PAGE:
touch stone

Keeping in touch with a touch

This project explored blending ubiquitous and wearable computing to enhance spirituality. Our final design, a haptic bracelet, extends the wearer's reach with a touch. Exchanging beads with loved ones allows you to show them that they are in your thoughts across distance and faiths. Simply touching a bead on your bracelet lights up theirs. We envisioned how this technology might integrate into the social fabric, creating new rituals as it strengthens bonds.

  • UX design
  • needfinding research
  • prototype design
  • movie direction
  • concept video
  • presentation
  • movie script & storyboards

with Gorden Liu , Paul Mandel , and Alina Onishchenko


Explore how ubiquitous computing will influence daily life

This project arose out of a design studio assignment about the emerging field of ubiquitous computing. My teammates and I wanted to learn how people find community and tranquility in their daily lives and to investigate how this technology would interact with these practices.


Needfinding Research

To discover how people found solace and a sense of belonging, we sought out people who represented a range of beliefs. We interviewed twelve people, ranging from priests to atheists, about what gave them a sense of peace and community. We also visited spaces dedicated to building a sense of community and attended religious services as observers.

"I like getting out of the city, going hiking - or I'll go to a blues dance." -Peter, 25, aetheist

"The cathedral puts everything in perspective. Your problems begin to seem so small." -Susan, 62, Catholic

Photo inside community chapel

We spent time in spaces like this non-denominational chapel.

What We Learned

Whatever their beliefs, our interview subjects desired similar results from spiritual practices. After we combined our results in an affinity diagram, 6 common themes described people's rituals:
  • This practice helps me feel connected with a community.
  • This practice improves my mood.
  • This practice relaxes me physically and mentally.
  • This practice helps me find direction.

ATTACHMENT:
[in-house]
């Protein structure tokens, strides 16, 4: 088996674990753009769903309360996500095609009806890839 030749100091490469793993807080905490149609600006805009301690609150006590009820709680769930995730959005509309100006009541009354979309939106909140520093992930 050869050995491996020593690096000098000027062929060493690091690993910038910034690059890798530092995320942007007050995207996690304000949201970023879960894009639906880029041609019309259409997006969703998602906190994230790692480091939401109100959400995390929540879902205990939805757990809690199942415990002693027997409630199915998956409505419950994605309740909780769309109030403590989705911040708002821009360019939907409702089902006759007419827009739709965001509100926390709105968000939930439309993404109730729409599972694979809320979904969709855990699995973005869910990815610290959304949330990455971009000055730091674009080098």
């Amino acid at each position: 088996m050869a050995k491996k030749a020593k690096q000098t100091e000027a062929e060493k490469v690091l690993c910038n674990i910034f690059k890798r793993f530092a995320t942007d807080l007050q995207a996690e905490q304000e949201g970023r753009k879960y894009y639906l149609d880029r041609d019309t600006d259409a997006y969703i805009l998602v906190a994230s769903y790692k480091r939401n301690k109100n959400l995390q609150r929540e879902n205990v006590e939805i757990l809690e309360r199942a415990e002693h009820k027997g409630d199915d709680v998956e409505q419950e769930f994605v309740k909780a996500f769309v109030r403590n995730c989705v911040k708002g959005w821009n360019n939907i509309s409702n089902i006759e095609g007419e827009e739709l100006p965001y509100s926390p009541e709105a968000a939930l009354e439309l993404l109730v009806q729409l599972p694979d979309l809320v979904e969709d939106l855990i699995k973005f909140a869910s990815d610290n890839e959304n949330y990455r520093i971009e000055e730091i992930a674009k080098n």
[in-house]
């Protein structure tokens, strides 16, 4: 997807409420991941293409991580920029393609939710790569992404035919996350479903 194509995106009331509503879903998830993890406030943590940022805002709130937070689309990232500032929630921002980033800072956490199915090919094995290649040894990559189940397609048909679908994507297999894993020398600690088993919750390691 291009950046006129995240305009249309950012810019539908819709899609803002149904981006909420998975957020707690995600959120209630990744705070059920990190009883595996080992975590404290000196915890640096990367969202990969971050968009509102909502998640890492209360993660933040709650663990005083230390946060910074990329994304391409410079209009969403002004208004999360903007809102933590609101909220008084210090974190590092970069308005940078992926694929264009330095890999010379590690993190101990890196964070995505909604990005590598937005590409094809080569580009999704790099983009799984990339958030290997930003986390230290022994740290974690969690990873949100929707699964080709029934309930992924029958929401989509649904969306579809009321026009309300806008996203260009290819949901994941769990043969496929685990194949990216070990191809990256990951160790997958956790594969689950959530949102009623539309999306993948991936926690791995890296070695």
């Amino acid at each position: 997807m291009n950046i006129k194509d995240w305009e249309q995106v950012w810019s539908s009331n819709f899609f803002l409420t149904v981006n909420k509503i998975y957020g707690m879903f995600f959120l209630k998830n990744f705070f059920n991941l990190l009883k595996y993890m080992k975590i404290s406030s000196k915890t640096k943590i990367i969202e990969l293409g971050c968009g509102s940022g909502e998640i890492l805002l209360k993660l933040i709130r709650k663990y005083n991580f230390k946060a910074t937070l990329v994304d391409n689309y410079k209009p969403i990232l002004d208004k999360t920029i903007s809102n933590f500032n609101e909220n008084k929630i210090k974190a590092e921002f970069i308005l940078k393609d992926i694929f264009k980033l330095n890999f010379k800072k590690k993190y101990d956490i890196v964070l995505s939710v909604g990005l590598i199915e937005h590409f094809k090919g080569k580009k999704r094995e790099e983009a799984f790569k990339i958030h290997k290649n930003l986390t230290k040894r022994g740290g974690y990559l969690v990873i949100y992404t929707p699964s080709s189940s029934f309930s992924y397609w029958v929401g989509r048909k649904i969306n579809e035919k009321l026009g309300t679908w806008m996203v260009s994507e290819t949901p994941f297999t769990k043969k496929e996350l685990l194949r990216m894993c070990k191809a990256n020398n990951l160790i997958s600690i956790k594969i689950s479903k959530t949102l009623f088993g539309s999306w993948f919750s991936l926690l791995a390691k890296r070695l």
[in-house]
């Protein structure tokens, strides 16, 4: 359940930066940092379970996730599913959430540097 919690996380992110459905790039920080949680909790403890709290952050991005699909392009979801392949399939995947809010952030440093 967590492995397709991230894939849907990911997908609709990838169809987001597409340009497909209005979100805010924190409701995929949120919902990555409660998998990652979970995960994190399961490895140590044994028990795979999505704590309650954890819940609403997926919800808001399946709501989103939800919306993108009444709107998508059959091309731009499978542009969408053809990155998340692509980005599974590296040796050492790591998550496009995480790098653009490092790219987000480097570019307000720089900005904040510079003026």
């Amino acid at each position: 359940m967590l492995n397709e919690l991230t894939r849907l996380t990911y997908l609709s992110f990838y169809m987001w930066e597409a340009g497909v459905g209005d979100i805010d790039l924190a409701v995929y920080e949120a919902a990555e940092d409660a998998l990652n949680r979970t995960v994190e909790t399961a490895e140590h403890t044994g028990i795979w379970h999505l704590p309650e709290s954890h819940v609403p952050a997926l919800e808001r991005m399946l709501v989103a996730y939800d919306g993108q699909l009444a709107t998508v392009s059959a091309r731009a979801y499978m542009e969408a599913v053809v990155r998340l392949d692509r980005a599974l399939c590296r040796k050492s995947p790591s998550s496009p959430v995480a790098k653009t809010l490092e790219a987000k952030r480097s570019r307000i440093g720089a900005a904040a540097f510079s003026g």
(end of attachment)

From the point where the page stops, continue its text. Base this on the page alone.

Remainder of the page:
• This practice helps me understand and deal with the world around me.
  • This practice helps me come to terms with my limitations.
These insights guided us through ideation and helped create design principles to guide us. One thing that became apparent was that few people needed a specific physical space to achieve a sense of tranquility or belonging.
Photo of brainstorming using Post-its

We brainstormed more than ideas inspired by our research insights and then voted which to illustrate as storyboards.

Iterative Design & Concept Validation

we distilled our dozens of provocative ideas into storyboards. These illustrated high-level narratives about how a person might interact with a design. We used these to elicit how a person might feel about a concept or technology. After showing twenty people our storyboards, we iterated on our ideas, made new storyboards, and shopped them around.

"It would really boost my day if I got a message that someone was praying for me." -Jenn, 19, Catholic

"I like to think they can hear my prayers." -Anna, 84, Catholic

People were drawn to artifacts that felt personal, familiar, and unobtrusive, like jewelry, and the notion of getting feedback for the positive thoughts or prayers they tried to send.

Click here to see how the concept evolved!


Touch Stone helps people feel together when apart.

We made a concept video to communicate our vision, a bracelet of interactive beads that glow and warm when a person directs a message at you. The script, which we planned frame for frame in storyboards, emphasizes Touch Stone's simple interaction style that allows you to effortlessly keep in touch across distance, generation and denomination.

If you are interested in learning more, please contact me at tucker [dot] judith [at] gmail [dot] com.